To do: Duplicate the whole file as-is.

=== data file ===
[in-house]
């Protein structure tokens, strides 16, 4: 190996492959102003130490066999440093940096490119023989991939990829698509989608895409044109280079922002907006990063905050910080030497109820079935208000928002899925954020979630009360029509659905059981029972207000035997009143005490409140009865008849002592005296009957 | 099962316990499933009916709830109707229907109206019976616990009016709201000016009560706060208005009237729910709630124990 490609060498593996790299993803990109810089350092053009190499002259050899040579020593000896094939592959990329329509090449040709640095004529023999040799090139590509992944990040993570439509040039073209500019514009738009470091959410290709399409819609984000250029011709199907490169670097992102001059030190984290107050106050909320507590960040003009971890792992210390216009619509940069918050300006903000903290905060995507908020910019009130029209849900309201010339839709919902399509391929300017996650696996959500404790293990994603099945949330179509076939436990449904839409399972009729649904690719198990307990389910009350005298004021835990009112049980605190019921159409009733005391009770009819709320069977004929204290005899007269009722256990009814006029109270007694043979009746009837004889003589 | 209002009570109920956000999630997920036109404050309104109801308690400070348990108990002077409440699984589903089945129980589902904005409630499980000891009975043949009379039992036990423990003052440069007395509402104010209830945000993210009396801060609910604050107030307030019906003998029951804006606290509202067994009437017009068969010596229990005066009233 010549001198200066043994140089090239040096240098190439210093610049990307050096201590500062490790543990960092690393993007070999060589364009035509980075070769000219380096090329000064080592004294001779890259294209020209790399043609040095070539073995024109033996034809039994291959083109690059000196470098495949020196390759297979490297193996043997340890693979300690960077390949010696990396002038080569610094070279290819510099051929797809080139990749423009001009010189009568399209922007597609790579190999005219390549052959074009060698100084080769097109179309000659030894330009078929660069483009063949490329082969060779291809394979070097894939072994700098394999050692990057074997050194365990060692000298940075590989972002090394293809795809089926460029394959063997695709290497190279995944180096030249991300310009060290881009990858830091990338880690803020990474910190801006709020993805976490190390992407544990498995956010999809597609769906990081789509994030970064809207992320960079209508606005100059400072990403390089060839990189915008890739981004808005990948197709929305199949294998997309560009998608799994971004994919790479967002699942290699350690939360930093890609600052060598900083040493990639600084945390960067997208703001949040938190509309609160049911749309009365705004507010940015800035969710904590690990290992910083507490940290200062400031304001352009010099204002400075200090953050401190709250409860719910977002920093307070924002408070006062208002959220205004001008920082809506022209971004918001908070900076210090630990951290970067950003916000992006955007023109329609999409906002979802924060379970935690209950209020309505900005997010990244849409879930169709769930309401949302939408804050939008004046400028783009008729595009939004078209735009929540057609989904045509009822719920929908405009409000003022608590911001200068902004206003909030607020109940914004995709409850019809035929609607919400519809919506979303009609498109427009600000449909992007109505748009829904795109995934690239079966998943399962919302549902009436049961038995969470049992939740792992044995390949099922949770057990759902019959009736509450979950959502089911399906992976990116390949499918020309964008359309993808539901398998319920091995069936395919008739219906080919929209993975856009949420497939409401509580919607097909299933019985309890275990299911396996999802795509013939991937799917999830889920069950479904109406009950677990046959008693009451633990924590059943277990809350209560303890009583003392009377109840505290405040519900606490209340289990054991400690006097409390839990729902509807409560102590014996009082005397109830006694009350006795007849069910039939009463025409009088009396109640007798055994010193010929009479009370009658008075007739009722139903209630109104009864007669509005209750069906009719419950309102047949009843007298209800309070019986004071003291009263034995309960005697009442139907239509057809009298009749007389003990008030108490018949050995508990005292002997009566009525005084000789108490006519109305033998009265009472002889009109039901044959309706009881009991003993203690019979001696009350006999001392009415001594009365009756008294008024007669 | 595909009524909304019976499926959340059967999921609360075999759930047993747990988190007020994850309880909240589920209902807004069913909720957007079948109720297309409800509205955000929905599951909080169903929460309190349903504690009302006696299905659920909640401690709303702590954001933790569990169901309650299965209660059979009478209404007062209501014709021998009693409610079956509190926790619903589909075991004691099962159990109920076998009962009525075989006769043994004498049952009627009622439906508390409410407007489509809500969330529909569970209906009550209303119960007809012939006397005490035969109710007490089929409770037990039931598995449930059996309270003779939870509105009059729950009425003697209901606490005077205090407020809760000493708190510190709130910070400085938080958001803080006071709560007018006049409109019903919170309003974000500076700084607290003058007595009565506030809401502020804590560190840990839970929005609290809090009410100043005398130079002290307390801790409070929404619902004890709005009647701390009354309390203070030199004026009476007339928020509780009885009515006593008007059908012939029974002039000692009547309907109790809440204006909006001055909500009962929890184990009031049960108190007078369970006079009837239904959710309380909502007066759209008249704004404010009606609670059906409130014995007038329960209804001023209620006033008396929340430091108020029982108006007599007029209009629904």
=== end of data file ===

[in-house]
């Protein structure tokens, strides 16, 4: 190996492959102003130490066999440093940096490119023989991939990829698509989608895409044109280079922002907006990063905050910080030497109820079935208000928002899925954020979630009360029509659905059981029972207000035997009143005490409140009865008849002592005296009957 | 099962316990499933009916709830109707229907109206019976616990009016709201000016009560706060208005009237729910709630124990 490609060498593996790299993803990109810089350092053009190499002259050899040579020593000896094939592959990329329509090449040709640095004529023999040799090139590509992944990040993570439509040039073209500019514009738009470091959410290709399409819609984000250029011709199907490169670097992102001059030190984290107050106050909320507590960040003009971890792992210390216009619509940069918050300006903000903290905060995507908020910019009130029209849900309201010339839709919902399509391929300017996650696996959500404790293990994603099945949330179509076939436990449904839409399972009729649904690719198990307990389910009350005298004021835990009112049980605190019921159409009733005391009770009819709320069977004929204290005899007269009722256990009814006029109270007694043979009746009837004889003589 | 209002009570109920956000999630997920036109404050309104109801308690400070348990108990002077409440699984589903089945129980589902904005409630499980000891009975043949009379039992036990423990003052440069007395509402104010209830945000993210009396801060609910604050107030307030019906003998029951804006606290509202067994009437017009068969010596229990005066009233 010549001198200066043994140089090239040096240098190439210093610049990307050096201590500062490790543990960092690393993007070999060589364009035509980075070769000219380096090329000064080592004294001779890259294209020209790399043609040095070539073995024109033996034809039994291959083109690059000196470098495949020196390759297979490297193996043997340890693979300690960077390949010696990396002038080569610094070279290819510099051929797809080139990749423009001009010189009568399209922007597609790579190999005219390549052959074009060698100084080769097109179309000659030894330009078929660069483009063949490329082969060779291809394979070097894939072994700098394999050692990057074997050194365990060692000298940075590989972002090394293809795809089926460029394959063997695709290497190279995944180096030249991300310009060290881009990858830091990338880690803020990474910190801006709020993805976490190390992407544990498995956010999809597609769906990081789509994030970064809207992320960079209508606005100059400072990403390089060839990189915008890739981004808005990948197709929305199949294998997309560009998608799994971004994919790479967002699942290699350690939360930093890609600052060598900083040493990639600084945390960067997208703001949040938190509309609160049911749309009365705004507010940015800035969710904590690990290992910083507490940290200062400031304001352009010099204002400075200090953050401190709250409860719910977002920093307070924002408070006062208002959220205004001008920082809506022209971004918001908070900076210090630990951290970067950003916000992006955007023109329609999409906002979802924060379970935690209950209020309505900005997010990244849409879930169709769930309401949302939408804050939008004046400028783009008729595009939004078209735009929540057609989904045509009822719920929908405009409000003022608590911001200068902004206003909030607020109940914004995709409850019809035929609607919400519809919506979303009609498109427009600000449909992007109505748009829904795109995934690239079966998943399962919302549902009436049961038995969470049992939740792992044995390949099922949770057990759902019959009736509450979950959502089911399906992976990116390949499918020309964008359309993808539901398998319920091995069936395919008739219906080919929209993975856009949420497939409401509580919607097909299933019985309890275990299911396996999802795509013939991937799917999830889920069950479904109406009950677990046959008693009451633990924590059943277990809350209560303890009583003392009377109840505290405040519900606490209340289990054991400690006097409390839990729902509807409560102590014996009082005397109830006694009350006795007849069910039939009463025409009088009396109640007798055994010193010929009479009370009658008075007739009722139903209630109104009864007669509005209750069906009719419950309102047949009843007298209800309070019986004071003291009263034995309960005697009442139907239509057809009298009749007389003990008030108490018949050995508990005292002997009566009525005084000789108490006519109305033998009265009472002889009109039901044959309706009881009991003993203690019979001696009350006999001392009415001594009365009756008294008024007669 | 595909009524909304019976499926959340059967999921609360075999759930047993747990988190007020994850309880909240589920209902807004069913909720957007079948109720297309409800509205955000929905599951909080169903929460309190349903504690009302006696299905659920909640401690709303702590954001933790569990169901309650299965209660059979009478209404007062209501014709021998009693409610079956509190926790619903589909075991004691099962159990109920076998009962009525075989006769043994004498049952009627009622439906508390409410407007489509809500969330529909569970209906009550209303119960007809012939006397005490035969109710007490089929409770037990039931598995449930059996309270003779939870509105009059729950009425003697209901606490005077205090407020809760000493708190510190709130910070400085938080958001803080006071709560007018006049409109019903919170309003974000500076700084607290003058007595009565506030809401502020804590560190840990839970929005609290809090009410100043005398130079002290307390801790409070929404619902004890709005009647701390009354309390203070030199004026009476007339928020509780009885009515006593008007059908012939029974002039000692009547309907109790809440204006909006001055909500009962929890184990009031049960108190007078369970006079009837239904959710309380909502007066759209008249704004404010009606609670059906409130014995007038329960209804001023209620006033008396929340430091108020029982108006007599007029209009629904």